However, if you happen to use student-grade oil paint, it can dull down the colors a lot. On the other hand, using artist-grade paint ensures that the true pigment is retained when painted on the canvas with a Liquid White undercoat. Therefore, painting with student-grade oil paint might make it look dull if you use Liquid White.
Learn more about- How to Make Oil Painting Look Glossy
Keep in Mind the Drying Pattern
Another factor you need to keep in mind is that your Liquid White shouldn’t be thin as compared to the paint.
As mentioned earlier, thicker paints should always be below the thinner level. This affects the way your color dries out. If your Liquid White is thinner as compared to the color, the top coating with dry out faster as compared to the base layer. This will lead to the cracking of the topcoat.
Liquid White isn’t the same as Gesso
Several new artists get confused between Liquid White & Gesso. While Liquid White can be used with oil paint, Gesso doesn’t go well with oil paint due to its acrylic base. In addition, the gesso has to be dried out completely before placing any type of medium or oil paint on top.
How to Make Your Own Liquid White?
If you are a beginner artist, investing in Liquid White might seem a bit out of the budget. So, if you are wondering whether Liquid White can be created at home, the answer is “Yes.”
The ingredients used and the process involved is very simple. But, more than the ingredients, the trick is to get the consistency right. Magic White or Liquid White features a cream-like consistency that ensures the perfect blending of oil-based colors.
In addition, it cuts down the time required for painting as the blending can happen directly on your canvas and not the palette.
To prepare your own Liquid White, you need to get Titanium White paint and Linseed oil. Here is the hard part where you need to mix the two slowly and achieve the right consistency, which is cream-like.
As per professional artists, you need to mix linseed oil & Turpenoid in equal parts to create a homogenous, cream-like mixture. Through the years, the recipe has changed vastly depending on the artist’s preferences. When creating your very own Liquid White, make sure you note down the formula.
This will help you recreate it later on. If you don’t want to go that extra mile, here is a video you can check out to get that exact formula and understand the right way to create Liquid White at home.
Is There Any Alternative to Liquid White?
As mentioned above, you can create your very own version of famous Liquid White using Linseed oil and titanium white. However, if you don’t want to do that, you can also use a layer of Gesso to get the job done.
First prime your canvas using light gray-colored gesso and landscape brush. You can mix your very own gray gesso using the combination of liquid black + white oil paint.
Basically, the key is to get a color that is a bit darker in comparison to white pigment. Next, apply a thin film of linseed oil (boiled) once the gesso has dried completely. This is to get the painting surface ready for the wet-on-wet painting method.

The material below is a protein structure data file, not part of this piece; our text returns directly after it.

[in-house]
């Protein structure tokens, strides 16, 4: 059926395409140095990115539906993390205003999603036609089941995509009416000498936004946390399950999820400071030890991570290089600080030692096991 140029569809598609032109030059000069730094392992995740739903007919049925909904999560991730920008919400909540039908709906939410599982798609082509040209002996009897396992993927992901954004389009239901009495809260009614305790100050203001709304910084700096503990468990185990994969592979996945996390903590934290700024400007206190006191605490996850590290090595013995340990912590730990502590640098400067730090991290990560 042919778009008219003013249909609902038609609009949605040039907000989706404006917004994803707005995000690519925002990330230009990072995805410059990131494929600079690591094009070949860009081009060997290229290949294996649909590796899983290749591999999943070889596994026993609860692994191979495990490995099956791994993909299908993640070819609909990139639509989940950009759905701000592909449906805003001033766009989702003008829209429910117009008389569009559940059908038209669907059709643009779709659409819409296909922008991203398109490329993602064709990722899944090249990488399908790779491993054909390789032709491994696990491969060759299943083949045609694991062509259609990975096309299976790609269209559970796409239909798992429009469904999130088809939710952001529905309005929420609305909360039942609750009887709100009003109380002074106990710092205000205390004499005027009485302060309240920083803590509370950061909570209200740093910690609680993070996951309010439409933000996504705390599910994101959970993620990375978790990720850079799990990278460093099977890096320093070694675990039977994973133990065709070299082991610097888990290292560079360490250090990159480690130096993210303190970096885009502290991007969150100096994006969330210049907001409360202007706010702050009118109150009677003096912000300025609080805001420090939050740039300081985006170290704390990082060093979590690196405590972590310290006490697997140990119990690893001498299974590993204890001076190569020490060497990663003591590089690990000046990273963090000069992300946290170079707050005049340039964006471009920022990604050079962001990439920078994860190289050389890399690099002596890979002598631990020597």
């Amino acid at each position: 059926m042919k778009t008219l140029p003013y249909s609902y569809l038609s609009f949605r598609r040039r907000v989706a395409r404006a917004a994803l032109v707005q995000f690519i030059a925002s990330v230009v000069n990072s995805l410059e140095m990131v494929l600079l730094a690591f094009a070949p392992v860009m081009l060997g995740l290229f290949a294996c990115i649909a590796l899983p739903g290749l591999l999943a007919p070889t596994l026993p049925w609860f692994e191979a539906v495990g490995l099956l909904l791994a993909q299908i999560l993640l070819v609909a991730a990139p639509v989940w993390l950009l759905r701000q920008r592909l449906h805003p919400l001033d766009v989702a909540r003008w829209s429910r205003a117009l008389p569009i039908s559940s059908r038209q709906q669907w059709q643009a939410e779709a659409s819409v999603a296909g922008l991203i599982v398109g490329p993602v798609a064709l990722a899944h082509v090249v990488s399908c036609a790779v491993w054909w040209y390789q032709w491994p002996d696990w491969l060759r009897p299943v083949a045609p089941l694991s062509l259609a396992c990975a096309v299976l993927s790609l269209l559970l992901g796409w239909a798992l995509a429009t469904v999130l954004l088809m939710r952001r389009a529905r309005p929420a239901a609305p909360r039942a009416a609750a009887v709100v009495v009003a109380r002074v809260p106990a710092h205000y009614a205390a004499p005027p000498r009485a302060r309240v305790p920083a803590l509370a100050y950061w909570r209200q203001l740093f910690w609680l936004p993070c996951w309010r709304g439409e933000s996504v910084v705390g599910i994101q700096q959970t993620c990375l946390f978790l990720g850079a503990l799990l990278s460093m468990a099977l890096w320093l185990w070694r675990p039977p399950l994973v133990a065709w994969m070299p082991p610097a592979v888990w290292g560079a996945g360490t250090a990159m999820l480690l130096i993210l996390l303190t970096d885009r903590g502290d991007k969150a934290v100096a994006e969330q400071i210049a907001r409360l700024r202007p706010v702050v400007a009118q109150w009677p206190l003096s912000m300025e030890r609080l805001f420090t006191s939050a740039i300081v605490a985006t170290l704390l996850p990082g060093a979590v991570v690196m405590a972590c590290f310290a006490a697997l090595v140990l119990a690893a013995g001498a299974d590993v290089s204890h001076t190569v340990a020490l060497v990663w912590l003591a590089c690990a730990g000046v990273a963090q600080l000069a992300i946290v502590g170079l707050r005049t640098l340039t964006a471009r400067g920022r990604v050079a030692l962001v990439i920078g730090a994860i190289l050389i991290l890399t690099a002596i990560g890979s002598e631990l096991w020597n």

While your canvas is wet, you need to apply a lean layer of titanium white color. The right to check if the titanium white amount used is enough is to opt for the fingerprint testing method. Gently press your finger on the painting surface and check whether your fingerprint details are perfectly visible. If so, it is perfect.
Frequently Asked Questions
Q: What Can I Use Instead of Liquid White?
As described in the article, you can use linseed oil and titanium white to a cream-like consistency. Your Liquid White alternative should have peaks that form when you mix them in equal parts.
Q: Is Gesso the Same as Liquid White?
Liquid White isn’t the same as gesso. For example, gesso might not mix well with oil paints as they have an acrylic foundation and are mostly applicable for acrylic painting.
Moreover, if you do use gesso for oil painting sessions, you need to dry it out completely before applying any oil paint/medium over it.
Q: How Do You Use Liquid White for Oil Painting?
Liquid White is used mostly as an under paint or base for your oil painting. Apart from that, you can also use it to blend specific colors on your palette to create a lighter and smoother texture for features that are to be added to the backdrop.
Q: How Do You Use Bob Ross Liquid White?
When using Bob Ross Liquid White, it is important that you apply it evenly throughout the canvas. On the other hand, if you just want it as a base and not for the wet-on-wet technique, you need to let it dry for a minimum of 24 hours. This will give you access to a smooth white background for painting.
For someone new to the wet-on-wet technique, Liquid White can be a great asset to ease your painting experience. It doesn’t just allow you more time to work with the colors but also helps you mix it smoother.
Remember to keep the Liquid White coat thicker than the colors you would use on top to avoid any cracking issues. And most of all, have fun working with your oil paint palette!